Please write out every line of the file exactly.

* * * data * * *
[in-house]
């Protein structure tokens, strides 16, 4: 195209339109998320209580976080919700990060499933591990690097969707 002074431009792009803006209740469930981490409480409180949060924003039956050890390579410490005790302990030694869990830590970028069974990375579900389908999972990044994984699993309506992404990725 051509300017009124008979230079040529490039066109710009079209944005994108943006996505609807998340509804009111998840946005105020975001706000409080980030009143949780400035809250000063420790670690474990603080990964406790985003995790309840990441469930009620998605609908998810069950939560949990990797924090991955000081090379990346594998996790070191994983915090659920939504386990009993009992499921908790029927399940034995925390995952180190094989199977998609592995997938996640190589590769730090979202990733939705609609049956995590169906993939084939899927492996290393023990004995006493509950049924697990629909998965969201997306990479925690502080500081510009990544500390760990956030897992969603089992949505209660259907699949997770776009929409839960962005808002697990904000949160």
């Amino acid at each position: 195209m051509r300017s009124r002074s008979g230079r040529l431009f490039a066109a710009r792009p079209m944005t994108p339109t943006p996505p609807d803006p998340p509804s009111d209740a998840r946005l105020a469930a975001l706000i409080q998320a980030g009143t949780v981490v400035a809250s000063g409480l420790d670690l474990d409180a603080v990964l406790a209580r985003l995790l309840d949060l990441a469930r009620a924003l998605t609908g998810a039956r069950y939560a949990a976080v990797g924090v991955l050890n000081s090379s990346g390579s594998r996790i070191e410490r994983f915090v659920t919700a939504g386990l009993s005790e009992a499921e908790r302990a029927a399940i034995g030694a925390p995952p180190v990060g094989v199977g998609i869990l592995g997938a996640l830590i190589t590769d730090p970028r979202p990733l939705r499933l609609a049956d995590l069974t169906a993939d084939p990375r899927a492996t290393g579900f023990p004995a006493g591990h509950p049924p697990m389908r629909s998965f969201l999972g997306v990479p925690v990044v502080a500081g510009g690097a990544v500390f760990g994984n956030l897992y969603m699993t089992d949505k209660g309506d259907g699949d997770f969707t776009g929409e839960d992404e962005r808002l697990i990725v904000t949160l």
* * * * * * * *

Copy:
[in-house]
């Protein structure tokens, strides 16, 4: 195209339109998320209580976080919700990060499933591990690097969707 002074431009792009803006209740469930981490409480409180949060924003039956050890390579410490005790302990030694869990830590970028069974990375579900389908999972990044994984699993309506992404990725 051509300017009124008979230079040529490039066109710009079209944005994108943006996505609807998340509804009111998840946005105020975001706000409080980030009143949780400035809250000063420790670690474990603080990964406790985003995790309840990441469930009620998605609908998810069950939560949990990797924090991955000081090379990346594998996790070191994983915090659920939504386990009993009992499921908790029927399940034995925390995952180190094989199977998609592995997938996640190589590769730090979202990733939705609609049956995590169906993939084939899927492996290393023990004995006493509950049924697990629909998965969201997306990479925690502080500081510009990544500390760990956030897992969603089992949505209660259907699949997770776009929409839960962005808002697990904000949160």
């Amino acid at each position: 195209m051509r300017s009124r002074s008979g230079r040529l431009f490039a066109a710009r792009p079209m944005t994108p339109t943006p996505p609807d803006p998340p509804s009111d209740a998840r946005l105020a469930a975001l706000i409080q998320a980030g009143t949780v981490v400035a809250s000063g409480l420790d670690l474990d409180a603080v990964l406790a209580r985003l995790l309840d949060l990441a469930r009620a924003l998605t609908g998810a039956r069950y939560a949990a976080v990797g924090v991955l050890n000081s090379s990346g390579s594998r996790i070191e410490r994983f915090v659920t919700a939504g386990l009993s005790e009992a499921e908790r302990a029927a399940i034995g030694a925390p995952p180190v990060g094989v199977g998609i869990l592995g997938a996640l830590i190589t590769d730090p970028r979202p990733l939705r499933l609609a049956d995590l069974t169906a993939d084939p990375r899927a492996t290393g579900f023990p004995a006493g591990h509950p049924p697990m389908r629909s998965f969201l999972g997306v990479p925690v990044v502080a500081g510009g690097a990544v500390f760990g994984n956030l897992y969603m699993t089992d949505k209660g309506d259907g699949d997770f969707t776009g929409e839960d992404e962005r808002l697990i990725v904000t949160l």